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12 August 2014

Baking a way

Baking a way

As one half of Channel 4's Fabulous Baker Brothers, Tom Herbert lives for baking. Growing up above a bakery and being 'raised' in the industry all his life means he is passionate about food, choosing baking college over a generic sixth form education.

The Fabulous Baker Brothers series follows brothers Tom and Henry travelling around the UK in search of the finest produce and locate food establishments in need of fresh recipe ideas.

"It used to be that years ago, on average, a family would spend an hour and a half sitting down together to eat and now it is more like just 12 minutes. Most of us eat on the move and we are less sociable," said Tom Herbert.

"People you share bread with, you want to spend life together with.  For me, this is at the heart of what we want to get across in our show;celebrating food, eating, sharing and a love of people and bringing all those things together."

Tom heard of Tearfund's No Child Taken campaign and, as a dad of four himself, felt compelled to get involved. "I had the opportunity to be involved in something practical, bringing hope in a small way. I want to follow Jesus and go where the need is greatest so I took this trip out of obedience, but it was also extremely fulfilling personally," added Tom.

So Tom went out to Laos to see first-hand the conditions many children are living in and how they are vulnerable to being trafficked. "As someone who has been many places, met lots of people and done many demos and workshops, I genuinely felt that all those moments were building towards this one moment –the most rewarding. I got to share what I am and what I do for real in Laos. These young girls weren't bothered who I was and instead of entertainment or a nice taste, this food workshop mattered to their lives. Meals feed us, of course, but this was potentially life-changing and could prevent them from being trafficked."

Travelling with his 12-year-old son Milo, they thought they would demonstrate making pizza:
"Everyone loves pizza, we thought. However, there was no cheese and it turns out no one really knew what it was. This became a bonding experience for me and Milo, we prayed about, went to a local food market and suddenly God gave us a solution of 'sticky sticks', a simple doughnut.

"What's important to realise is that we don't need expensive kit or crazy ingredients in order to make an impact. We can teach them to teach each other."

As baking fever mounts with the start of the fifth TV series of The Great British Bake Off, Tom and Alliance member Tearfund are calling cooks and baking enthusiasts to turn up the heat on child traffickers, through a very British love of bread and cake.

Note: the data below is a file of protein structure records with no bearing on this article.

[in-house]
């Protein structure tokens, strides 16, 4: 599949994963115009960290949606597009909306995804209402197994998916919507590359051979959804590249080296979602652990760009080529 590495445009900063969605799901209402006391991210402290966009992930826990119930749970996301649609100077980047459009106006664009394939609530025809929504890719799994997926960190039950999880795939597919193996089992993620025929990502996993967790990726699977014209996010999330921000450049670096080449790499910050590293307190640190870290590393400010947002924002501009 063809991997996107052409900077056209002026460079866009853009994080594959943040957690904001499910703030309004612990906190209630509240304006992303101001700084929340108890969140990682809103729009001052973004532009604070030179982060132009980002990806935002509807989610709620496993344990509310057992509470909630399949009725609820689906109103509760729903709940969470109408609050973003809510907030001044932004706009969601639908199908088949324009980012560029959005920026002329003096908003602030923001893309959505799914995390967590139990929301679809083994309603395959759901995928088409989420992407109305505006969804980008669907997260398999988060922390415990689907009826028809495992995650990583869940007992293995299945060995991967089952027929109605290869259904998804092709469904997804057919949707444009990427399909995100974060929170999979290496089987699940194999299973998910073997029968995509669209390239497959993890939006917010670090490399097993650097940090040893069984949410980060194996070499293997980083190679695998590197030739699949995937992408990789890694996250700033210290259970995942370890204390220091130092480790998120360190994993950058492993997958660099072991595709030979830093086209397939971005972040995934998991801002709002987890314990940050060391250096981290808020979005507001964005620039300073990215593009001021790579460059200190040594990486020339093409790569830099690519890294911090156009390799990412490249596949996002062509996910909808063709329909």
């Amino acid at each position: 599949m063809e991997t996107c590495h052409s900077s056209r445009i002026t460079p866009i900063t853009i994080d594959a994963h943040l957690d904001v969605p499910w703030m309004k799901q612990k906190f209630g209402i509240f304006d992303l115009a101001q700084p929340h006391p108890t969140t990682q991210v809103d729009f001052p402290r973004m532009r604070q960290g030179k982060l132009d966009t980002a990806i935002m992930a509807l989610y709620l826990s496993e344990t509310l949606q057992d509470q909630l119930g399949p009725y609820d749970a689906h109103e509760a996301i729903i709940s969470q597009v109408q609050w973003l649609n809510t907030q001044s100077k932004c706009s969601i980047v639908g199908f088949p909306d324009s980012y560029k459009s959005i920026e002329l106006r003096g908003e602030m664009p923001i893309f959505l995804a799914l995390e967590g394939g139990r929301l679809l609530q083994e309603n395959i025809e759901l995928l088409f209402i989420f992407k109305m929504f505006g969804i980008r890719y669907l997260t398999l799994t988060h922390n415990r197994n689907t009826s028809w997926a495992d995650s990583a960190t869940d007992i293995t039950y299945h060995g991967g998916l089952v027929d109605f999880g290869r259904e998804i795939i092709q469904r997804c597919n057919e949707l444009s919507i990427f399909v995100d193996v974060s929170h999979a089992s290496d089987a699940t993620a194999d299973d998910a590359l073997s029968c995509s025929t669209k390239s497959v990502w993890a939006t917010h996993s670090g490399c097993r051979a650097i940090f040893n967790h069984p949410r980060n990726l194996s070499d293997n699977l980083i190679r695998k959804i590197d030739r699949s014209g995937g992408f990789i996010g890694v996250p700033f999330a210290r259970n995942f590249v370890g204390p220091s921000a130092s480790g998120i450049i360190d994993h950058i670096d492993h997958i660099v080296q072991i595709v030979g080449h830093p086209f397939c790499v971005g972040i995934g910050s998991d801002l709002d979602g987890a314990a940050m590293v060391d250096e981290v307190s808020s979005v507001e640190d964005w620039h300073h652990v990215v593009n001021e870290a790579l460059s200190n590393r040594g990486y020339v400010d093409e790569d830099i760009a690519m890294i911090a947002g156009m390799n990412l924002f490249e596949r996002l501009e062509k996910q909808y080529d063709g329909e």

Tom wants to see friends and colleagues, along with church and community groups, get together to compete in their own Big Bake Off to raise funds for the No Child Taken campaign, working to prevent trafficking. 

In Laos, Tom met a family with nothing. The children were digging through mud to try to find and catch frogs to eat. Their mother and sister had gone to Thailand in hope of money but disappeared. Their dad had lung disease leaving these three to fend for themselves.

"I couldn't believe that this still happens –I felt numb, useless and immediately wanted to do something of worth.  But when I learned that Tearfund's partner unit were aware of them, and they were helping them to go to school and educating families of the risks, I got a fresh sense of hope," explained Tom.

"The horrific reality is that kids as young as 11 are becoming slaves and not coming back. 1 in 3 girls trafficked end up in the sex industry."

When asked what effect the trip has had on him, he said: "It's played havoc since I've been back. Before I had been celebrating BBQ food and eating like a hungry American, but since, me and my wife went vegan for Lent and as a family we took the Live Below the Line challenge. I needed to process it and respond - to feel a bit of hunger and pain. We feel massively grateful for what we have. "

Nick Shenow, project team leader at Tearfund, said: "In Laos education ends for girls at 12 years old so they need an income and ideas they can use to earn a livelihood - a crucial age to prevent them from going to Thailand to seek money or work. It might start with a seemingly promising job offer from a relative in Thailand, which they take up in hope that it will mean change.

"Providing workshops such as beauty, sewing, mechanics or cooking training which raises awareness and enables them to stand on their own two feet. Tom is business savvy, passionate and a man of faith who looks for a sustainable solution. Our work in this area is all about prevention. We do rescue work but it costs far more to rescue than prevent." 

Unfortunately trafficking isn't just happening overseas. Slavery and trafficking are a growing problem right here in the UK. The Alliance is so pleased the Modern Slavery Bill is currently before parliament. This bill is the result of many thousands of voices calling for something to be done. Now more than ever we need to improve the laws around slavery and human trafficking. While the bill is a positive step in the right direction improvements are needed to make sure we have the strong law we so desperately need in this country. 

The most effective way to see this happen is for you to contact your local MP. We can't do this without you. Please join us in calling for a stronger bill. You can contact your MP here.